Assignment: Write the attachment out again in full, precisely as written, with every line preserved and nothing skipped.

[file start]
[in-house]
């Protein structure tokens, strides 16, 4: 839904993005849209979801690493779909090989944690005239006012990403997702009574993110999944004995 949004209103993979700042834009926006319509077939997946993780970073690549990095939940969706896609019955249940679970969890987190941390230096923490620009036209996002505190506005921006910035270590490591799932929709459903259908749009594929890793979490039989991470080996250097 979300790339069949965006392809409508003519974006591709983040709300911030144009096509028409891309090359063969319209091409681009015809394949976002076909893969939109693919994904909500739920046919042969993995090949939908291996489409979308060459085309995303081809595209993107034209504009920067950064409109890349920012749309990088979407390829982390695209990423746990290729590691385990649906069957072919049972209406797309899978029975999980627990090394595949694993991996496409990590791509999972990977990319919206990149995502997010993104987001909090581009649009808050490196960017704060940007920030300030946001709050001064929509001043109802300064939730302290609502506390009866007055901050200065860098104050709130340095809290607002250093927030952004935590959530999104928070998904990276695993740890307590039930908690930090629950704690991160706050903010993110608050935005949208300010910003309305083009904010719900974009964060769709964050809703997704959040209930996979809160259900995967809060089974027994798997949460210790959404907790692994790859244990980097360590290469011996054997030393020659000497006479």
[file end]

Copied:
[in-house]
């Protein structure tokens, strides 16, 4: 839904993005849209979801690493779909090989944690005239006012990403997702009574993110999944004995 949004209103993979700042834009926006319509077939997946993780970073690549990095939940969706896609019955249940679970969890987190941390230096923490620009036209996002505190506005921006910035270590490591799932929709459903259908749009594929890793979490039989991470080996250097 979300790339069949965006392809409508003519974006591709983040709300911030144009096509028409891309090359063969319209091409681009015809394949976002076909893969939109693919994904909500739920046919042969993995090949939908291996489409979308060459085309995303081809595209993107034209504009920067950064409109890349920012749309990088979407390829982390695209990423746990290729590691385990649906069957072919049972209406797309899978029975999980627990090394595949694993991996496409990590791509999972990977990319919206990149995502997010993104987001909090581009649009808050490196960017704060940007920030300030946001709050001064929509001043109802300064939730302290609502506390009866007055901050200065860098104050709130340095809290607002250093927030952004935590959530999104928070998904990276695993740890307590039930908690930090629950704690991160706050903010993110608050935005949208300010910003309305083009904010719900974009964060769709964050809703997704959040209930996979809160259900995967809060089974027994798997949460210790959404907790692994790859244990980097360590290469011996054997030393020659000497006479």